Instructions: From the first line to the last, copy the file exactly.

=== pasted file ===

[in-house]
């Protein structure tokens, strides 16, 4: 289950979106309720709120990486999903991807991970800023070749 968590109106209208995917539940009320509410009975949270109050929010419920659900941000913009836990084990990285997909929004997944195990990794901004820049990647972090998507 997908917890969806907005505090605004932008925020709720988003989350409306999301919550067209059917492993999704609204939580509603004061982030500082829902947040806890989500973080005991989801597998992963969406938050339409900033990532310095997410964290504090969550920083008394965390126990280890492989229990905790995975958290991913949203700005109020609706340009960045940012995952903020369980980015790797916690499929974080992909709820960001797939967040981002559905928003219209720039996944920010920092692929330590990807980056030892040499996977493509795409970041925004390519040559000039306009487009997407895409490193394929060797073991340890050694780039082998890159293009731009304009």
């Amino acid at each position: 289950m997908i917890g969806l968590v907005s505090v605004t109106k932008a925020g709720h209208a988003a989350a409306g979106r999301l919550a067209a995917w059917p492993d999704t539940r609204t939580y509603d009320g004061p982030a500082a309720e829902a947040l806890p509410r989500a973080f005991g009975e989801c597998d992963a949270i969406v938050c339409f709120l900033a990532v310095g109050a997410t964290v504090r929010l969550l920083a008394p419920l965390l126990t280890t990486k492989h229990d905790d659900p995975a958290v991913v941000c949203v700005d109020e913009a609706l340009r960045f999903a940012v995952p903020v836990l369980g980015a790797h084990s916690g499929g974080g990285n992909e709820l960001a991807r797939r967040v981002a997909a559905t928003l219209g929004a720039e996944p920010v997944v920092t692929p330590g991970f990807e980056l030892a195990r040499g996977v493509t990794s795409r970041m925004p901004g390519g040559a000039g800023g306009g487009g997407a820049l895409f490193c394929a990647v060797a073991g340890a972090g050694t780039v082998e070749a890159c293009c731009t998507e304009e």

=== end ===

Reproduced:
[in-house]
């Protein structure tokens, strides 16, 4: 289950979106309720709120990486999903991807991970800023070749 968590109106209208995917539940009320509410009975949270109050929010419920659900941000913009836990084990990285997909929004997944195990990794901004820049990647972090998507 997908917890969806907005505090605004932008925020709720988003989350409306999301919550067209059917492993999704609204939580509603004061982030500082829902947040806890989500973080005991989801597998992963969406938050339409900033990532310095997410964290504090969550920083008394965390126990280890492989229990905790995975958290991913949203700005109020609706340009960045940012995952903020369980980015790797916690499929974080992909709820960001797939967040981002559905928003219209720039996944920010920092692929330590990807980056030892040499996977493509795409970041925004390519040559000039306009487009997407895409490193394929060797073991340890050694780039082998890159293009731009304009």
């Amino acid at each position: 289950m997908i917890g969806l968590v907005s505090v605004t109106k932008a925020g709720h209208a988003a989350a409306g979106r999301l919550a067209a995917w059917p492993d999704t539940r609204t939580y509603d009320g004061p982030a500082a309720e829902a947040l806890p509410r989500a973080f005991g009975e989801c597998d992963a949270i969406v938050c339409f709120l900033a990532v310095g109050a997410t964290v504090r929010l969550l920083a008394p419920l965390l126990t280890t990486k492989h229990d905790d659900p995975a958290v991913v941000c949203v700005d109020e913009a609706l340009r960045f999903a940012v995952p903020v836990l369980g980015a790797h084990s916690g499929g974080g990285n992909e709820l960001a991807r797939r967040v981002a997909a559905t928003l219209g929004a720039e996944p920010v997944v920092t692929p330590g991970f990807e980056l030892a195990r040499g996977v493509t990794s795409r970041m925004p901004g390519g040559a000039g800023g306009g487009g997407a820049l895409f490193c394929a990647v060797a073991g340890a972090g050694t780039v082998e070749a890159c293009c731009t998507e304009e």